The stage of your cancer at diagnosis is a strong predictor of overall survival. Survival is best among people diagnosed with mesothelioma at an early stage, before cancer spread starts to limit treatment options.
Early-stage patients who receive prompt treatment experience improved survival because they are more likely to qualify for surgery and other aggressive treatments associated with better outcomes.
Pleural Mesothelioma Median Survival Rate by Stage
Normally, mesothelioma is not diagnosed until it reaches stage III or stage IV, the last stages of development. This can include a larger tumor or extensive cancer spread throughout the body. Later stages of mesothelioma are more difficult to treat effectively, so these patients have worse survival rates.
A late diagnosis is common because it can take 20 to 50 years after asbestos exposure for mesothelioma to develop, and many people don't experience symptoms until the cancer has already reached an advanced stage.
While there is no established staging system for peritoneal mesothelioma, some researchers have proposed their own systems based on the TNM system, which uses tumor size, lymph node involvement and cancer spread to describe the extent of many types of cancer.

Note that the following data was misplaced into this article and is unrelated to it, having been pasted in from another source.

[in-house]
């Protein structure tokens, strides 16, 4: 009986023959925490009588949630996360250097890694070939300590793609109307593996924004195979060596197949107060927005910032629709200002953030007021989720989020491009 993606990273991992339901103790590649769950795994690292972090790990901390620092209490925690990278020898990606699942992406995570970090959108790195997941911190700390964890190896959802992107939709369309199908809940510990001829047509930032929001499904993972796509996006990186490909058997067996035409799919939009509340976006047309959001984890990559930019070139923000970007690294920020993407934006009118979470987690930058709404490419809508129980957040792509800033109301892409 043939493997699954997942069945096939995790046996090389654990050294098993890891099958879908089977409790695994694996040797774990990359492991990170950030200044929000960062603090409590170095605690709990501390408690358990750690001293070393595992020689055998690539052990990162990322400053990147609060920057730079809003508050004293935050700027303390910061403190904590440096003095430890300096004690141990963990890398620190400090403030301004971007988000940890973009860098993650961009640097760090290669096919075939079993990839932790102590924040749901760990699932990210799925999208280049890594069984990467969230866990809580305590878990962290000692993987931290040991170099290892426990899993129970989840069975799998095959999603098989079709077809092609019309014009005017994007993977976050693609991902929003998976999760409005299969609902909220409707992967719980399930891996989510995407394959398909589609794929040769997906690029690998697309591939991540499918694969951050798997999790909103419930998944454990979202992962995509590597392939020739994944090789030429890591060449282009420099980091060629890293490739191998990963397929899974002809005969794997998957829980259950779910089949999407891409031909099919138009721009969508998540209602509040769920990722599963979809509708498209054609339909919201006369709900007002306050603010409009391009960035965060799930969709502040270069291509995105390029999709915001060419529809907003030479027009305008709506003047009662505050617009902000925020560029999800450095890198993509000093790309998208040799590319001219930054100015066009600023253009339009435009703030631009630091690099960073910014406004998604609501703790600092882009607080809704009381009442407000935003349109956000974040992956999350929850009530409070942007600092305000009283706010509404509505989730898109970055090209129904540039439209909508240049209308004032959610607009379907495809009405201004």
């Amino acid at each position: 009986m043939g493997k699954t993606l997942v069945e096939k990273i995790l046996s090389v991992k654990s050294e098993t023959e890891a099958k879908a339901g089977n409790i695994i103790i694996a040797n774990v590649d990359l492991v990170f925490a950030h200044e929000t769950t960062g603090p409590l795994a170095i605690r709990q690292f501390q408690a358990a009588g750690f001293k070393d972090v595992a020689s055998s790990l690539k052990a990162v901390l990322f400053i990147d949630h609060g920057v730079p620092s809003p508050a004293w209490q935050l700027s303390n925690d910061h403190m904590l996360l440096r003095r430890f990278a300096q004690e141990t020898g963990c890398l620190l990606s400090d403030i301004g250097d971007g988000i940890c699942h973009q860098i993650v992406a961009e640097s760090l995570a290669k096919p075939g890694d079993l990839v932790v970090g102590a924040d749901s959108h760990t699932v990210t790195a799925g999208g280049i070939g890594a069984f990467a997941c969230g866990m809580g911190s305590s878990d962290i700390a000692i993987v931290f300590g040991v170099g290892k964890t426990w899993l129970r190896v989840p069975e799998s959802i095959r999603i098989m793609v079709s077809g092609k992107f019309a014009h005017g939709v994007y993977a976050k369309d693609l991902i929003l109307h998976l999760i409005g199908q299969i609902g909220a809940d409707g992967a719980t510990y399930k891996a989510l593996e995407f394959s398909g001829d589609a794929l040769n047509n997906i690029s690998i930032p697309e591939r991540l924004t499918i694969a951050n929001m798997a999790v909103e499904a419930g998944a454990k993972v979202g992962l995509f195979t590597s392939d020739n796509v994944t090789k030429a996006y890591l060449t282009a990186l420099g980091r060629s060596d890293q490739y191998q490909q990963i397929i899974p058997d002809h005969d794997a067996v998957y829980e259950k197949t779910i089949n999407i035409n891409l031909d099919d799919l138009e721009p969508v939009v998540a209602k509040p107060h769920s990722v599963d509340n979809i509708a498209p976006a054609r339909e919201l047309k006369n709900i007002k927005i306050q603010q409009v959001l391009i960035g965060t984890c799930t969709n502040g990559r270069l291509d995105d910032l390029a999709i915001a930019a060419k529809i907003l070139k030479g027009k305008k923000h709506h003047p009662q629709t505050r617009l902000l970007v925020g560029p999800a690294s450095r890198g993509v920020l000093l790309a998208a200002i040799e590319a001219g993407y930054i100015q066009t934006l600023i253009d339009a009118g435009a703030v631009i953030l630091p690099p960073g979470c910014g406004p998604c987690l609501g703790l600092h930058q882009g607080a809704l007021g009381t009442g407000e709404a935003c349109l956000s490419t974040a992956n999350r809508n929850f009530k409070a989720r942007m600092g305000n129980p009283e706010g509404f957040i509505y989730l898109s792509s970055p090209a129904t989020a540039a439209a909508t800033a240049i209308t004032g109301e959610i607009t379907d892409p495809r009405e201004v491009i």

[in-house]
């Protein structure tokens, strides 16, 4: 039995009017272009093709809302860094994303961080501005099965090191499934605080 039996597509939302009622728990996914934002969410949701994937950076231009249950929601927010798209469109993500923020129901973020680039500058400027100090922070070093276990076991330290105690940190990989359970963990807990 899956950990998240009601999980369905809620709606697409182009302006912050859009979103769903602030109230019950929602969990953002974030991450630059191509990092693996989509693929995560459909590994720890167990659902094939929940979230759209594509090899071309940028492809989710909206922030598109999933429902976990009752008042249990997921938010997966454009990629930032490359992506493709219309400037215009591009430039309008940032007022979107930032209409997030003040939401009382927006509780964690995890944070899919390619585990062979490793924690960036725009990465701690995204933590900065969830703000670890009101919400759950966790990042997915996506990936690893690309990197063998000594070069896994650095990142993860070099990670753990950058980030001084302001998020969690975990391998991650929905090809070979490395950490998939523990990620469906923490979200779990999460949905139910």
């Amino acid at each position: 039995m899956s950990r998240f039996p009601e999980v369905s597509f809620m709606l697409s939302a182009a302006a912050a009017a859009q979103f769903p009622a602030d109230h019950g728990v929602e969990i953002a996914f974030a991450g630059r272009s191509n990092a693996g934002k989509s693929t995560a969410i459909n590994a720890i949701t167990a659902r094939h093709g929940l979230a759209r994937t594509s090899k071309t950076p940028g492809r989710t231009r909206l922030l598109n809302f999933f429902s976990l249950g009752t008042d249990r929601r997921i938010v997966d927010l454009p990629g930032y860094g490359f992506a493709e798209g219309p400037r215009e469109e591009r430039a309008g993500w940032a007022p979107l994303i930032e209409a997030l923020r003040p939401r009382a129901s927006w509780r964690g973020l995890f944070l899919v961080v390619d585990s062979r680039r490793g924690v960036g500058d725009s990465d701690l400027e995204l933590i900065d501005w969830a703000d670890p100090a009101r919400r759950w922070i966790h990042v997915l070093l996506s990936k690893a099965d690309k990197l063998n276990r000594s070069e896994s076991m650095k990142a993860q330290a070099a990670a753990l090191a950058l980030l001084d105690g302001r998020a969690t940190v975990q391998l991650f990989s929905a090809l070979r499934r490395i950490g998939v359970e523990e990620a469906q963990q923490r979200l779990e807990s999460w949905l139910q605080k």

One such novel staging system has three stages based on TNM characteristics and a measure of tumor burden called the peritoneal cancer index (PCI). In a 2011 international study involving 294 peritoneal mesothelioma patients treated with cytoreductive surgery and heated chemotherapy, researchers used this system to describe patient survival.
One-year survival for stage I patients was 94 percent, 87 percent for stage II and 66 percent for stage III. The researchers also calculated five-year survival, which was 87 percent for stage I, 53 percent for stage II and 29 percent for stage III.
Beating the Odds: Andy A.
Andy survived a 70 mph motorcycle crash in 2004 and beat the odds again surviving for the past three years with stage IV mesothelioma. He credits his survival with the immunotherapy drug Amatuximab (MORab-009), which is currently being tested in clinical trials.